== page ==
The at Command Syntax


©2002 by Wayne Pollock, Tampa Florida USA.  All rights reserved.


Entering Dates and Times:

The table below show some (not all!) of the ways you can enter dates and times for the at command.  Although different Unix systems may have slightly different syntaxes (check the local man pages) in general the syntax is:

    at TIME [ DATE ]

In all cases of specifying a time only, the command will run at that time today if the specified time is in the future, or tomorrow otherwise.  For example if you specify 3:00 PM and it is currently only 1:00 PM, the at job will run in two hours from now.  But if is is currently 3:30 PM, the job will run tomorrow at 3 PM.

(See your local man pages for details on other options to at.)

In the examples below assume that the date and time currently is:
10:00 AM Tuesday, September 18, 2001
Example Meaning
at noon 12:00 PM September 18, 2001
at midnight 12:00 AM September 19, 2001
at teatime 4:00 PM September 18, 2001
at tomorrow 10:00 AM September 19, 2001
at noon tomorrow 12:00 PM September 19, 2001
at next week 10:00 AM September 25, 2001
at next monday 10:00 AM September 24, 2001
at fri 10:00 AM September 21, 2001
at OCT 10:00 AM October 18, 2001
at 9:00 AM 9:00 AM September 19, 2001
at 2:30 PM 2:30 PM September 18, 2001
at 1430 2:30 PM September 18, 2001
at 2:30 PM tomorrow 2:30 PM September 19, 2001
at 2:30 PM next month 2:30 PM October 18, 2001
at 2:30 PM Fri 2:30 PM September 21, 2001
at 2:30 PM 9/21 2:30 PM September 21, 2001
at 2:30 PM Sept 21 2:30 PM September 21, 2001
at 2:30 PM 9/21/2010 2:30 PM September 21, 2010
at 2:30 PM 21.9.10 2:30 PM September 21, 2010
at now + 30 minutes 10:30 AM September 18, 2001
at now + 1 hour 11:00 AM September 18, 2001
at now + 2 days 10:00 AM September 20, 2001
at 4 PM + 2 days 4:00 PM September 20, 2001
at now + 3 weeks 10:00 AM October 9, 2001
at now + 4 months 10:00 AM January 18, 2002
at now + 5 years 10:00 AM September 18, 2007


Access Control:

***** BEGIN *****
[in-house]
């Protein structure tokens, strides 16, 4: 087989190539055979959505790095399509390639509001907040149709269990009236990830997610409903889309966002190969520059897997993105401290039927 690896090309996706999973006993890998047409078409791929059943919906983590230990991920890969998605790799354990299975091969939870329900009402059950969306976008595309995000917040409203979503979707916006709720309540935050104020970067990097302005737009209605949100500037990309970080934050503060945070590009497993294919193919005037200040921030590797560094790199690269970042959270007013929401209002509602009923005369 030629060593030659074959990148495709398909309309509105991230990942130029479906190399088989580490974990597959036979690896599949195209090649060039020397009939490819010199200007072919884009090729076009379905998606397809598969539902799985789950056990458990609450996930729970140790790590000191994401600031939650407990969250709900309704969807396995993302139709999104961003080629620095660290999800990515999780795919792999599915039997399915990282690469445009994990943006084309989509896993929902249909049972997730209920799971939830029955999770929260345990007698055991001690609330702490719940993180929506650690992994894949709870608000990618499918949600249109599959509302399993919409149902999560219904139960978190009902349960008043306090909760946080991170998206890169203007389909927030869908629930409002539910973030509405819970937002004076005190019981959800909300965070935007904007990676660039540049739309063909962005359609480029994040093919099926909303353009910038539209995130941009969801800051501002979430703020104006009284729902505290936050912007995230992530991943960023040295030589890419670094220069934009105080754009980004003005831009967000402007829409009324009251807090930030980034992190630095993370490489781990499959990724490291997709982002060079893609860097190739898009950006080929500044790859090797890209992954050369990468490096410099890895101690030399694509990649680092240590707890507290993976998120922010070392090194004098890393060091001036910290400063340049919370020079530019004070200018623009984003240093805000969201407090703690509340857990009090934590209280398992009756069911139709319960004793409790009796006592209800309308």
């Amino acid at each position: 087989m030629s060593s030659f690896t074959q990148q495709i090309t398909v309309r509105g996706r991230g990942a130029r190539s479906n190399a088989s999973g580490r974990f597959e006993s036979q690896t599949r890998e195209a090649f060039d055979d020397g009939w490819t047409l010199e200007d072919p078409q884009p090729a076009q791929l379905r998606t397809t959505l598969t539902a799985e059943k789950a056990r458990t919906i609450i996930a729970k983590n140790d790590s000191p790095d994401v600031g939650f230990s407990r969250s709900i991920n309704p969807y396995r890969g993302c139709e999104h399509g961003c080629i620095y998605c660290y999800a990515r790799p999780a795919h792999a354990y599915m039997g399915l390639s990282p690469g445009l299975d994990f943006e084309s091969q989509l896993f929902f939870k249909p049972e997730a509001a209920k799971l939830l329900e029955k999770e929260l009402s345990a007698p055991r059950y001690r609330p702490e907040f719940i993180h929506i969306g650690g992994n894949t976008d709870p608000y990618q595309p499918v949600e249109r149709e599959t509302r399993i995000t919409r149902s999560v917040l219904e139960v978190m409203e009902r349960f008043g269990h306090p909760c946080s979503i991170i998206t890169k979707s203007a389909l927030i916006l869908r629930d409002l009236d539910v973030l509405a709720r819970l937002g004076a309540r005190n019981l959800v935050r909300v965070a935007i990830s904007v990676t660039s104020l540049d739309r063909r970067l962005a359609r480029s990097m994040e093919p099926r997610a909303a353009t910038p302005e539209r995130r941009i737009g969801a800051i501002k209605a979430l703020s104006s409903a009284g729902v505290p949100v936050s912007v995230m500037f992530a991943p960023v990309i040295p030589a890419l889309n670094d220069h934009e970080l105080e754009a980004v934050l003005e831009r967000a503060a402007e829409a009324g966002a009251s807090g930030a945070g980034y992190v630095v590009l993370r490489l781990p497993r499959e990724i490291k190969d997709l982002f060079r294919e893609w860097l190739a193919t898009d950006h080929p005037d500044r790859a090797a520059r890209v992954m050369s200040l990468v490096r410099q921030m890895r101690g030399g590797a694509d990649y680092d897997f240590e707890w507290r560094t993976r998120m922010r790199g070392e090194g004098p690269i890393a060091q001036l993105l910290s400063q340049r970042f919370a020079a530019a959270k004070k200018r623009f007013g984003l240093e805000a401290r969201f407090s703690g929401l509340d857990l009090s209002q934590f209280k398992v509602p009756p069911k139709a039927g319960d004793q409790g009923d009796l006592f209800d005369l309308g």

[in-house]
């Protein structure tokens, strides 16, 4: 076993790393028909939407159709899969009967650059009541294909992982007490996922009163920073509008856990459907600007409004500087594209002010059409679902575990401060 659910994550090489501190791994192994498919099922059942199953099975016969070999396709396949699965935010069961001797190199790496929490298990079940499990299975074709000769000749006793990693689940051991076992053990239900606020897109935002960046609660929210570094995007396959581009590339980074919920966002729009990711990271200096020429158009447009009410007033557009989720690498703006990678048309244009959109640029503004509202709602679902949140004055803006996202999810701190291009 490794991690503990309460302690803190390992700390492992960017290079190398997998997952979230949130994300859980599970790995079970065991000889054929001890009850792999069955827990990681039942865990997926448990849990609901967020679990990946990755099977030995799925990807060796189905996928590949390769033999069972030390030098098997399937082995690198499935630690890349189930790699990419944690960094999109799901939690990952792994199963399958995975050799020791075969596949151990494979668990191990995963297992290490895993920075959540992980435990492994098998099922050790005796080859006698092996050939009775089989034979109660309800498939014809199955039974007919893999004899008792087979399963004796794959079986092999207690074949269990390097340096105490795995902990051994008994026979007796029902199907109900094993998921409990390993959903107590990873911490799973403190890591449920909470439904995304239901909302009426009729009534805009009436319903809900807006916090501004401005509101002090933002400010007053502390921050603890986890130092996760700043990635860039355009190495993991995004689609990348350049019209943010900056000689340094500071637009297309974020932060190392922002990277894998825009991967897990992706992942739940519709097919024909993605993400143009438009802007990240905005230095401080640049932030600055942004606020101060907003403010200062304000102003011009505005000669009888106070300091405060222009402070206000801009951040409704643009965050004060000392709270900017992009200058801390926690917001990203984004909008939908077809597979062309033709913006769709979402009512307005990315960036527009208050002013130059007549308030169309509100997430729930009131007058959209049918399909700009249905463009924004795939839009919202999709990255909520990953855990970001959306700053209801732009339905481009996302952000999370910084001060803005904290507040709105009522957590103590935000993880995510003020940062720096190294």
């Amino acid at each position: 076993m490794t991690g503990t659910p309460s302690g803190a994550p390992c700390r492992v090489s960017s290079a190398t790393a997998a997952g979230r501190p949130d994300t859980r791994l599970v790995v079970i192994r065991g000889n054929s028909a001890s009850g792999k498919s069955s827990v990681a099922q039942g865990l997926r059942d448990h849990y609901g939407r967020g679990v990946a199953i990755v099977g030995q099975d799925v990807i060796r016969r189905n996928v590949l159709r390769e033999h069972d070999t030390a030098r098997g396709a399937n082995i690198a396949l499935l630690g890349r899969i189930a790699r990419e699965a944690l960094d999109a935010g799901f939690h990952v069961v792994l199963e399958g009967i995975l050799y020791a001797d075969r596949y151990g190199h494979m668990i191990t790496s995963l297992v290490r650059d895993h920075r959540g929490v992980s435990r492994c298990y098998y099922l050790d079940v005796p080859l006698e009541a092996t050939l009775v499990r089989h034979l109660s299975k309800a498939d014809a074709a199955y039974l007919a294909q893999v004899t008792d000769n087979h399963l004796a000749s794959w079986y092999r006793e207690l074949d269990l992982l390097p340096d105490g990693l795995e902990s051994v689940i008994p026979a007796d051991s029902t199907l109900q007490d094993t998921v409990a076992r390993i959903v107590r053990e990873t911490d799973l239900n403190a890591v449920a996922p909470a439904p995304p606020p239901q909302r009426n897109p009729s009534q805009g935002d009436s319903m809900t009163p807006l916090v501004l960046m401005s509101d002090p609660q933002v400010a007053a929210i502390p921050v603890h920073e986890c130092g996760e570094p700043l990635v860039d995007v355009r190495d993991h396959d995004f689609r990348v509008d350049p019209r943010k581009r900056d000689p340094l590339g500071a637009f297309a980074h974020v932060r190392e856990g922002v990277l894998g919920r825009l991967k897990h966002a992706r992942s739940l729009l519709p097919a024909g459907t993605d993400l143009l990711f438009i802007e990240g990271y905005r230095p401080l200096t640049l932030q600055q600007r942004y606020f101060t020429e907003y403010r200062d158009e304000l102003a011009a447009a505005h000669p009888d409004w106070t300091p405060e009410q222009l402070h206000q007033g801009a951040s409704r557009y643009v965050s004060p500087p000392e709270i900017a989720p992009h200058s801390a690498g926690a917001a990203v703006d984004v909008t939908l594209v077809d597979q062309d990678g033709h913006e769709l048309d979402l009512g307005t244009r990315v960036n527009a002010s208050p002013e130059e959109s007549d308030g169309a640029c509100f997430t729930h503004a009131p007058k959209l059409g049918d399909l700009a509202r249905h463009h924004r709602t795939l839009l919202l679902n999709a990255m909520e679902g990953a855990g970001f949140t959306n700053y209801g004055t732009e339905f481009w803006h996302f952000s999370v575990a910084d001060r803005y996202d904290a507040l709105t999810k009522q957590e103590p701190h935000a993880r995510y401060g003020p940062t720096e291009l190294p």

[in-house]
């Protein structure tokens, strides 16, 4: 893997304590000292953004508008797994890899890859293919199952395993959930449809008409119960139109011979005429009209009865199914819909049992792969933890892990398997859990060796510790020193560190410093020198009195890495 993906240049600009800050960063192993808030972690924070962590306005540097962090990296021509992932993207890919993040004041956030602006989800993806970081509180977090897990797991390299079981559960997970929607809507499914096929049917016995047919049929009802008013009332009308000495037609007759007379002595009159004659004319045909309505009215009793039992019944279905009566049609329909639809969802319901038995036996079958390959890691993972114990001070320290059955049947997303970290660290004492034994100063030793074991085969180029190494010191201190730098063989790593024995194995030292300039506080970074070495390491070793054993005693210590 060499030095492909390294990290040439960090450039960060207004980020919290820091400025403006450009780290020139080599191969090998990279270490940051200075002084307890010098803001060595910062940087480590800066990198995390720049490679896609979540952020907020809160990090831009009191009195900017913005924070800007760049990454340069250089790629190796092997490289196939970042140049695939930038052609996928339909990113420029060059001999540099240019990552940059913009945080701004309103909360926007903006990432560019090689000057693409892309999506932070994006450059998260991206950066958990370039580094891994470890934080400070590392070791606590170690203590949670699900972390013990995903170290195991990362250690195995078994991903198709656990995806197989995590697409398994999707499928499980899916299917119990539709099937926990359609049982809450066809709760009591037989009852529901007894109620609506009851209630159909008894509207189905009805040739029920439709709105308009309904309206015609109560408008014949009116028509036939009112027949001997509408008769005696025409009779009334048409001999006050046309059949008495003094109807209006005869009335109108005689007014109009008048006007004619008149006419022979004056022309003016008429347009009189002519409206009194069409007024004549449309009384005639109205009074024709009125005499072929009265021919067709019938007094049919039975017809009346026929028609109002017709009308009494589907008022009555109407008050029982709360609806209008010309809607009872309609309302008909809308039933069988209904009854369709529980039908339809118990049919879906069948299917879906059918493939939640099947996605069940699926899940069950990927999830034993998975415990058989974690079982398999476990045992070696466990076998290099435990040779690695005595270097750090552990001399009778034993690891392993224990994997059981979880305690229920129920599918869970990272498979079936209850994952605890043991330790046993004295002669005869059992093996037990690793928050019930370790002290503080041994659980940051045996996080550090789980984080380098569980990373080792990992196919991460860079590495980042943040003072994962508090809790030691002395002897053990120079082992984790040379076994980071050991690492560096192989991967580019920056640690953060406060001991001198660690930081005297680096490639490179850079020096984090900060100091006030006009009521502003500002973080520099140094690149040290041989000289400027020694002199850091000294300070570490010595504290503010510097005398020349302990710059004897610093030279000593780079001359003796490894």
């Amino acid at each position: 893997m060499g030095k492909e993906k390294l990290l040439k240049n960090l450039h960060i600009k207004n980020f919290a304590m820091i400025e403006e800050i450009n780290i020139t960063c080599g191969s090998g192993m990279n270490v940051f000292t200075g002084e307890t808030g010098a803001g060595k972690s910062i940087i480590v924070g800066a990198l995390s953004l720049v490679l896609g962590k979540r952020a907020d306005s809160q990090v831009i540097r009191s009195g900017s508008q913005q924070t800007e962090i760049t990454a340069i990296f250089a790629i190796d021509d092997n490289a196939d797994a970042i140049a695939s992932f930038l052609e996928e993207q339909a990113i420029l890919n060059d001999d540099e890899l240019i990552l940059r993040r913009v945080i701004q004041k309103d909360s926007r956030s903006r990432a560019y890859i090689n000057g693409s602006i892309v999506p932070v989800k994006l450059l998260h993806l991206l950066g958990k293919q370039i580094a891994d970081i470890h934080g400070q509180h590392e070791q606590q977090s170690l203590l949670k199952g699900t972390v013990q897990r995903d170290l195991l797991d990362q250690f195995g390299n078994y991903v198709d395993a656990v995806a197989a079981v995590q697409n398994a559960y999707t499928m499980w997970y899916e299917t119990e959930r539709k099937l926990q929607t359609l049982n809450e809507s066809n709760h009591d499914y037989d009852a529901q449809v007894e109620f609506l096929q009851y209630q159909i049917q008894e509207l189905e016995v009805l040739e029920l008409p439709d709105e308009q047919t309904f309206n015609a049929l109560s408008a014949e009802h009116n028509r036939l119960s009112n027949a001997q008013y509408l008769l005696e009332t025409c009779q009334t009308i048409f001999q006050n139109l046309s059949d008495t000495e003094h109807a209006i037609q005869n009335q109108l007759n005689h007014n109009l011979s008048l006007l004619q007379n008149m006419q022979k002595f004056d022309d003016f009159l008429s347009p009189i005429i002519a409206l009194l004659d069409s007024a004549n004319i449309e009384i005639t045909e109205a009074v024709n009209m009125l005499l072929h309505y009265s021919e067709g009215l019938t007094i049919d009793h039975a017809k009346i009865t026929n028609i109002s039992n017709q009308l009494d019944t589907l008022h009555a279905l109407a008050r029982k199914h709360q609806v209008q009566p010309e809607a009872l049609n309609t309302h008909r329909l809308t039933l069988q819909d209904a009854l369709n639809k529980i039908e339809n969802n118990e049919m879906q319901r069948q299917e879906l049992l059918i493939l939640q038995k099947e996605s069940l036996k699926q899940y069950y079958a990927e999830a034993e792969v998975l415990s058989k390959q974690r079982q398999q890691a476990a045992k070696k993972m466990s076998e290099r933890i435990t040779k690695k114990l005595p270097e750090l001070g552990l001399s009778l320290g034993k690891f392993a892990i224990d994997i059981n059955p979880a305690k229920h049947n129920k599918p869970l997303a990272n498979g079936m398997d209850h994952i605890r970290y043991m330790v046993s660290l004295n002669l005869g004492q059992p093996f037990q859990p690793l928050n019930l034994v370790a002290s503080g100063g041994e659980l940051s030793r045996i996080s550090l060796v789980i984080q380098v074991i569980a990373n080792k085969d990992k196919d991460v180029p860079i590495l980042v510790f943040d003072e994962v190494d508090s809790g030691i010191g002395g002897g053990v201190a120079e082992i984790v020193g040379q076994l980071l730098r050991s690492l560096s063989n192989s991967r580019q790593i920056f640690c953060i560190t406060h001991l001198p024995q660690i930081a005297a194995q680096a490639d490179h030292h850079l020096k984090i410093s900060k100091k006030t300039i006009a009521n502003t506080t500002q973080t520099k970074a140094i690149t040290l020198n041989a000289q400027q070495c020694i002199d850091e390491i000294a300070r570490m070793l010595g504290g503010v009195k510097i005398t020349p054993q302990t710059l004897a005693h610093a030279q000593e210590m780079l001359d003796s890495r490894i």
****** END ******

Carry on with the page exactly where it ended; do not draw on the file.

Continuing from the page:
This is controlled by a pair of files called at.allow and at.deny.  The location and even the exact use of these files vary from system to system.  For Linux these file exists in /etc.  On Linux:


Other Commands and Options:

To see a list of pending at jobs (the ones that haven't run yet), use the command "atq".  This will show the job number and date-time for that job.

To see the contents of some at job, use the command "at -c jobnum".  This shows the complete environment that gets set for the job as well; the actual commands of your job are at the bottom.

To delete an at job before it has run, use the command atrm jobnum".

An at job may be created in a particular queue, using the form "at -q queue date-time".  The queue is a single letter.  The default queue is "a".  Queue "b" is reserved for batch jobs.  Using higher lettered queues will run your at job with higher nice values.


Example: Using at for a Reminder Message

Suppose today is Tuesday, September 18, 2001 at 4 PM.  Then the following will "pop-up" a reminder message on Friday, September 21, 2001 at 3:00 PM for someone whose account name is user:

/home/user> at 3 PM Fri
at> echo "Leave now for 4 PM PTA meeting" | write user >/dev/null 2>&1
at> ^D
warning: commands will be executed using /bin/sh
job 1 at 2001-09-21 15:00
/home/user> _

Longer messages can be saved in a file.  In that case use cat file instead of echo message

The reason to use write is that at jobs are not attached to your current (or any future) terminal session.  Without the write command, the output of the echo command is sent as email to the user.  Note that in the example above any output or errors from the write command are discarded to avoid sending email to the user in the event user is not logged in at 3:00 PM on Friday.  If you would like such email then eliminate the I/O redirections to /dev/null.  (In fact this is quite common.)